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Stamp duty

The Chancellor has announced a number of measures affecting stamp duty as follows:-

Stamp Duty Reform
The Government have released a consultative document which seeks views on the detail of a new modern tax regime. Legislation will be included in the Finance Bill 2003 to reform stamp duty. The reform will build on the 2002 measures to tackle avoidance, and will:

  • support the Government&#39s e-business agenda, in particular the introduction of paperless electronic conveyancing, and
  • update the framework of the tax, bringing it into line with more modern taxes.

Individual home-buyers and their agents will see no immediate effect, but the reform will help pave the way for purchases to be conducted electronically in the future, making the house-buying process faster and more efficient.

Stamp Duty Exemption for Transfers of Goodwill
For documents executed on or after 23 April 2002:

  • Transfers of goodwill will be exempt from stamp duty. This will be seen as good news for individuals and businesses who buy businesses.
  • Transfer documents relating only to goodwill no longer need to be stamped. Where property sold consists partly of goodwill and partly of chargeable property, an apportionment of the sale price, on a just and reasonable basis, will be required to determine the amount chargeable to duty.
  • As for other exempt items transferred with chargeable assets, a form Stamps 22 will need to be completed, to show the apportionment of the purchase price between chargeable and non-chargeable items (if this information is not fully stated in an agreement for sale or other relevant documents).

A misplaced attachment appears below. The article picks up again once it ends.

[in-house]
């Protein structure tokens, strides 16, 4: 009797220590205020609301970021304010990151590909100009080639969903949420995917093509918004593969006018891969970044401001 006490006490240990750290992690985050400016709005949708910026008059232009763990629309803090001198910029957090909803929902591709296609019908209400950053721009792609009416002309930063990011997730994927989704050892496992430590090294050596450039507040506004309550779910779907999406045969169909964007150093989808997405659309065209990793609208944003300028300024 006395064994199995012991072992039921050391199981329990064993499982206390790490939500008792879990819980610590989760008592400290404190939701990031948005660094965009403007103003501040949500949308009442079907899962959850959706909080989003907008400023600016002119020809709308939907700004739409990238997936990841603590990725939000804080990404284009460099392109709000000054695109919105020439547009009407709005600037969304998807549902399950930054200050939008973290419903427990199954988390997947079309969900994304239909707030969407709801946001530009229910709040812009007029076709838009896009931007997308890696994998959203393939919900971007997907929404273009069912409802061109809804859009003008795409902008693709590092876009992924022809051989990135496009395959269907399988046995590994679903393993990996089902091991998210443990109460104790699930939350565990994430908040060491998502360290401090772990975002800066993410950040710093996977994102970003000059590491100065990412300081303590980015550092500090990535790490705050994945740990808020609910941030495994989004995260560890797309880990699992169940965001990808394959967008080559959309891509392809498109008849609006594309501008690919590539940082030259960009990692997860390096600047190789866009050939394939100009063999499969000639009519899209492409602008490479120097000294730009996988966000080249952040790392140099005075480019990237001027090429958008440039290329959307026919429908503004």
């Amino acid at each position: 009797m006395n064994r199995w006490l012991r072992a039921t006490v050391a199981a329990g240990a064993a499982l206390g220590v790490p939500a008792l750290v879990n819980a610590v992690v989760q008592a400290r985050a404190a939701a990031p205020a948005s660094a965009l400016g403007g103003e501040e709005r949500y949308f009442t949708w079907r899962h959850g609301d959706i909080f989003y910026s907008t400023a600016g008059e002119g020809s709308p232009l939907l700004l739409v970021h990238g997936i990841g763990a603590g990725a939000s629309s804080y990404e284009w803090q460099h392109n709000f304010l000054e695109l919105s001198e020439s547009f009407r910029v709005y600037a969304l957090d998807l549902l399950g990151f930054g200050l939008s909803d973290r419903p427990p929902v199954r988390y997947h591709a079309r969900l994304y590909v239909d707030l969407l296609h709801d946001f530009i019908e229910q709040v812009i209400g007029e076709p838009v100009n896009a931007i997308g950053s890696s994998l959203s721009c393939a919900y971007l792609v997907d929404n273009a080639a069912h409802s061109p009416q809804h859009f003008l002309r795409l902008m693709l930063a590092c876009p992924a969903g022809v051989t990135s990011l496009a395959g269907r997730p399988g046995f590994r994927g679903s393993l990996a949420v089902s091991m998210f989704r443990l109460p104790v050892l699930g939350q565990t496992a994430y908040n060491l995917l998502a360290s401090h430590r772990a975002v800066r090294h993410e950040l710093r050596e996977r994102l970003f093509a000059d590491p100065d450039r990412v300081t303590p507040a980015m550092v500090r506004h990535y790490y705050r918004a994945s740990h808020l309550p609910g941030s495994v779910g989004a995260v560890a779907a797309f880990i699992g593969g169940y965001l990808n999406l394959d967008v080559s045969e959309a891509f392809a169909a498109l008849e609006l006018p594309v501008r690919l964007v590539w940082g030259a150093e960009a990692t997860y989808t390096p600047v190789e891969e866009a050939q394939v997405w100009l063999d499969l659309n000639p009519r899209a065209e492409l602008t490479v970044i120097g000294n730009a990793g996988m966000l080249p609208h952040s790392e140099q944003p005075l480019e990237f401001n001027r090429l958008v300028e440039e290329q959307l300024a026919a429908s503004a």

Stamp Duty on UK land and buildings
Legislation will be included in Finance Bill 2002 to discourage a range of techniques currently used to avoid stamp duty on high-value property deals. These measures bring forward a fundamental part of the longer-term modernisation of stamp duty.

For documents executed on or after 23 April 2002, proposals have been made to:

  • “claw back” group relief where UK property has been transferred from one company to another in the same group, and within two years the company in receipt of the property leaves the group.
  • “claw back” the partial relief under Section 76 FA 1986 where a company acquires the whole or part of an undertaking of another company in exchange for shares in the acquiring company, the instrument includes UK land, and within two years control of the acquiring company passes to a third party.
  • deny relief under section 76 where, in respect of an instrument transferring UK land, the acquiring company is under the control of a third party at the time the undertaking or part undertaking is transferred to the acquiring company, and arrangements are in place for the third party to receive the shares that are issued to the target company.
  • extend the penalty regime for documents executed in the UK to documents (relating to UK land or buildings) executed outside the UK. Penalties for the late stamping of documents executed outside the UK will in future run from 30 days after the date of execution.
  • bring contracts for the sale of interests in land with a consideration in excess of £10 million into charge, to tackle the avoidance of stamp duty on large deals through “resting on contract” – where companies deliberately do not complete a transaction in the traditional way to avoid paying stamp duty on the document that effectively transfers ownership of property.


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